On the grapevine, I also heard that Free France are shipping substantial volumes of femtocells today (many 10Ks/month). All new set top boxes have one as standard. Fewer of their standalone modules are being sold, because customers don't see the value of bothering to install one (even if free) if they already have good voice coverage at home or because they aren't very technically minded. I'm hearing of several organisations who are looking at Free's business model and mode of operation with a view to launching something similar. The key difference from earlier residential femtocell launches would be embedding them within the broadband router or set-top box. As one industry veteran pointed out to me at the show - the industry engineered a really great technical solution for residential femtocells but didn't properly address who was going to pay for it.
One of the best demos I saw at the show was at the DeviceScape booth. They really seem to have cracked the challenges of seamlessly identifying, logging into, validating and switching across to Wi-Fi where sensible (and sticking with cellular where not). Their demo showed the phone logging into a known Wi-Fi hotspot in the background without the usual painful login screens or dropped audio streaming sessions. They've just signed up Virgin Media in the UK and continue to expand their footprint of 20 million users and 20 million known/validated hotspots in what they call their Curated Virtual Network.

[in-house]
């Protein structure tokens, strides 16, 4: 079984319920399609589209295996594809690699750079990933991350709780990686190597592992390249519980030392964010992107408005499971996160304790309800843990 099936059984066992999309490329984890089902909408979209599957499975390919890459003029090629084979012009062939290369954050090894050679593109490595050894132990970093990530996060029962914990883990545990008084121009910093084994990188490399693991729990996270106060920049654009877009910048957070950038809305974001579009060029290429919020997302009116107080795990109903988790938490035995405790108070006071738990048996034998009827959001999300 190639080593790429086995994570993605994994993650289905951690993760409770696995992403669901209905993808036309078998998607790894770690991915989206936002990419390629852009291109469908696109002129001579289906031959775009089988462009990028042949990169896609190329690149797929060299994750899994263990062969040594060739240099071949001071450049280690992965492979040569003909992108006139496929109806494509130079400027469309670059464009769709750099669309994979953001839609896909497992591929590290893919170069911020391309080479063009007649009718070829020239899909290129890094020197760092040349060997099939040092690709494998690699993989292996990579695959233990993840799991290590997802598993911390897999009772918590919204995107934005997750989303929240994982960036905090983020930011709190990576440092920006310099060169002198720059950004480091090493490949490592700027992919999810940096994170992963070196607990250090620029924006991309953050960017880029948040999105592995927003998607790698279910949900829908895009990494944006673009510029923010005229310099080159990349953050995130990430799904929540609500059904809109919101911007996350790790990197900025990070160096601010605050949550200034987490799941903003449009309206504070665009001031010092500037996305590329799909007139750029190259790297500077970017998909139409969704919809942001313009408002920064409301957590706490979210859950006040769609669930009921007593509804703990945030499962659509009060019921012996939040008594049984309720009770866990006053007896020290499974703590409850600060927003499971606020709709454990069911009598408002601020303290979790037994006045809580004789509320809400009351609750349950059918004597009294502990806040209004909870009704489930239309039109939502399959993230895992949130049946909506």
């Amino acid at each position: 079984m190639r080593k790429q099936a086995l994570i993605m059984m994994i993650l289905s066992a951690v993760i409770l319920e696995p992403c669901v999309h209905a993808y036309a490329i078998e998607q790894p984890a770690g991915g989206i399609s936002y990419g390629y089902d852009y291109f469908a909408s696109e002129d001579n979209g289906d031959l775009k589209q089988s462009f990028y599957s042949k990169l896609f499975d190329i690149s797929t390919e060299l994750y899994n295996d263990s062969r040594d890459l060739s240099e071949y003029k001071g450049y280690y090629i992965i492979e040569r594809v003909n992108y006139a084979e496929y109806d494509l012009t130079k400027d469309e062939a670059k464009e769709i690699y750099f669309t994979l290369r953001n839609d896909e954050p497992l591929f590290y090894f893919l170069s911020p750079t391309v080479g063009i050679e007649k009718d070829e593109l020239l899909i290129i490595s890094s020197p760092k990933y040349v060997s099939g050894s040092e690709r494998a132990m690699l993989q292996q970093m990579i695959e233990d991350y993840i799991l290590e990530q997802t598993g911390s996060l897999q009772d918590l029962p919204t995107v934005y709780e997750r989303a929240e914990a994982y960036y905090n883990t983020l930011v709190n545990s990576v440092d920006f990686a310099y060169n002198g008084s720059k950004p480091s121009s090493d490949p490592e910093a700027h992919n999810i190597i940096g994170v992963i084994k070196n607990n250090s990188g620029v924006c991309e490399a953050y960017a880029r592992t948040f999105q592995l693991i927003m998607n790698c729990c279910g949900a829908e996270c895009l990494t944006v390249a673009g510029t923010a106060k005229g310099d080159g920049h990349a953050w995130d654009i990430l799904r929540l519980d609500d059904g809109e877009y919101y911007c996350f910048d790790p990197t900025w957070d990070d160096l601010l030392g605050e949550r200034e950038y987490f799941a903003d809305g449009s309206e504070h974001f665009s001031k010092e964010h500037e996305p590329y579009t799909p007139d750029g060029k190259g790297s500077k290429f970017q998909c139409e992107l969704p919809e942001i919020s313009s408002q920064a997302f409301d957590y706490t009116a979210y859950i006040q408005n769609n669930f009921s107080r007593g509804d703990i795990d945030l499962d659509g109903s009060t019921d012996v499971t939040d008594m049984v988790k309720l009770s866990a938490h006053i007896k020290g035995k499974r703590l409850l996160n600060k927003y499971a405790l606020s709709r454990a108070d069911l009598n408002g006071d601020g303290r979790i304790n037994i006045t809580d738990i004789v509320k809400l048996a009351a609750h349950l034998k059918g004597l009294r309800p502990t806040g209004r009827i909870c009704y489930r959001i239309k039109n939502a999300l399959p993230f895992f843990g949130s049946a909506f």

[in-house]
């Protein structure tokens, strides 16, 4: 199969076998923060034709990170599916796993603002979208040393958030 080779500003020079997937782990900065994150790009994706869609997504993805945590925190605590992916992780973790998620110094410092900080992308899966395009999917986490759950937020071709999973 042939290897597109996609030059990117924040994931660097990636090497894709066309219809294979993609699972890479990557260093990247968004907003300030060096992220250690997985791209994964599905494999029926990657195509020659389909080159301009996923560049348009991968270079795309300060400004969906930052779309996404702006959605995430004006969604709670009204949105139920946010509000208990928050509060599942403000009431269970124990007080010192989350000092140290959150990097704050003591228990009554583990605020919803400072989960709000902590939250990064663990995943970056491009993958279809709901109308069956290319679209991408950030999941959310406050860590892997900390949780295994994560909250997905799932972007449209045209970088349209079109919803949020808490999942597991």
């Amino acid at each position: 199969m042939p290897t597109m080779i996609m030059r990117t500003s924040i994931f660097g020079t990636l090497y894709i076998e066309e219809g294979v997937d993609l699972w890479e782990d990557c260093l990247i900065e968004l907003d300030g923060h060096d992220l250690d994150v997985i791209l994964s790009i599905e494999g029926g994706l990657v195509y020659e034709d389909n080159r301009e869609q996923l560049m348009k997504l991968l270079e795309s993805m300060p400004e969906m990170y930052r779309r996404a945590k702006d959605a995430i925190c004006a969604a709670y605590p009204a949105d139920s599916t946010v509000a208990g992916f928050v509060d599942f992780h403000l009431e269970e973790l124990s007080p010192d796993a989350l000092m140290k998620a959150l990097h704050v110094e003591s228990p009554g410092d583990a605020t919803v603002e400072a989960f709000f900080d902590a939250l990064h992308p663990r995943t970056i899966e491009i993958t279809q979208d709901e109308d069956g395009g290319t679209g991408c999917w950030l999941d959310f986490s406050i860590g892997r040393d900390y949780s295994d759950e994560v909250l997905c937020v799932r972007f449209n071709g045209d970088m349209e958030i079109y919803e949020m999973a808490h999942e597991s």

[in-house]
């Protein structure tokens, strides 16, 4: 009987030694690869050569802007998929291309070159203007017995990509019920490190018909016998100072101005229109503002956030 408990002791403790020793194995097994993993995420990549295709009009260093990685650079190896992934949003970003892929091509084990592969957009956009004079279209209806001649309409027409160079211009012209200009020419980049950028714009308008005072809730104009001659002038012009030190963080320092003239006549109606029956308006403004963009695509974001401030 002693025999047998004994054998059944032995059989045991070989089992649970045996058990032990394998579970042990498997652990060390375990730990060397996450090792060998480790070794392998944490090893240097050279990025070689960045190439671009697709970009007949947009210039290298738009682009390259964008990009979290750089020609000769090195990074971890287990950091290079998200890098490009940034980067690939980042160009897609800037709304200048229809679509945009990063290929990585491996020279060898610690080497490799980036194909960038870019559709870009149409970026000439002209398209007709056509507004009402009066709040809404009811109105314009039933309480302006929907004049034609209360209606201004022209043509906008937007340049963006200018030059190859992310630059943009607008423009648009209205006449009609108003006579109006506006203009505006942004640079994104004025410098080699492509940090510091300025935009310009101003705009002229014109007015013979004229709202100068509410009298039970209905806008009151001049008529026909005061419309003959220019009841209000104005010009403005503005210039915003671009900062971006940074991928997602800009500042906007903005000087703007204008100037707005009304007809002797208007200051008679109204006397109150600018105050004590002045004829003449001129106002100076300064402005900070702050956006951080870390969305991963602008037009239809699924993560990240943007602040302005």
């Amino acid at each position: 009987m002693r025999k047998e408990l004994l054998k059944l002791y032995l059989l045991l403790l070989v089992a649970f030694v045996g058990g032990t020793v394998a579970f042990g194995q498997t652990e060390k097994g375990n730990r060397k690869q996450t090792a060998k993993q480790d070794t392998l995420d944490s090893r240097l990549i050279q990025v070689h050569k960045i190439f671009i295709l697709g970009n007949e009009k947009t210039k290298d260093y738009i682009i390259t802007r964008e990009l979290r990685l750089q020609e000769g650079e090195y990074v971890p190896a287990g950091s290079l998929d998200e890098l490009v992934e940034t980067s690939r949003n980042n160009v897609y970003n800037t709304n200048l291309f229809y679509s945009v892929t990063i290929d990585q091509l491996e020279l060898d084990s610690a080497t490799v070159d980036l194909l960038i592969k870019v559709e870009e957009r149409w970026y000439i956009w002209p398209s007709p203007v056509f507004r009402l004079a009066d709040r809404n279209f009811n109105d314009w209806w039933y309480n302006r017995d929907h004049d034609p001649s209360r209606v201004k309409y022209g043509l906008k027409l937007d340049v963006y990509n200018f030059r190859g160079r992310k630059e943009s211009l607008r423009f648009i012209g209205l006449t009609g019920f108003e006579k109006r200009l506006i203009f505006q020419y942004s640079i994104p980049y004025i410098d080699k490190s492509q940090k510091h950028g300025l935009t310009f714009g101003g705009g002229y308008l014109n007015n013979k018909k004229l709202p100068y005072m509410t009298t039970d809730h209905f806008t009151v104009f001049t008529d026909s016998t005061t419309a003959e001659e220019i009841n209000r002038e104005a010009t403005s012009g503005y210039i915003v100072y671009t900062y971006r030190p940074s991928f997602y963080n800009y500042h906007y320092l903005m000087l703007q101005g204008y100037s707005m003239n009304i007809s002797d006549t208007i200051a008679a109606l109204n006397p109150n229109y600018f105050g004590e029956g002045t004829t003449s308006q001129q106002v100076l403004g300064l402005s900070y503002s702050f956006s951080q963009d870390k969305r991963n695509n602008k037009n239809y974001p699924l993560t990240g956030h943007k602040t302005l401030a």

The Wireless Broadband Alliance ran their conference in parallel during the event, publishing a document that specifies what they mean by Carrier Wi-Fi. A live demonstration of HotSpot 2.0 showed its potential, powered by Accuris who make other Wi-Fi networks look to the cellular operator just like another roaming partner cellular network. Edgar Figueroa, CEO of the WI-FI Alliance, reminded me that 75% of wireless devices shipped today are Wi-Fi only and won't have SIM cards, but can take advantage of this. Ruckus Wireless pointed out to me that there is quite a difference between carrier class Wi-Fi and lower cost residential Wi-Fi products, and I've seen evidence that non-residential Small Cells are embedding higher quality Wi-Fi modules as standard.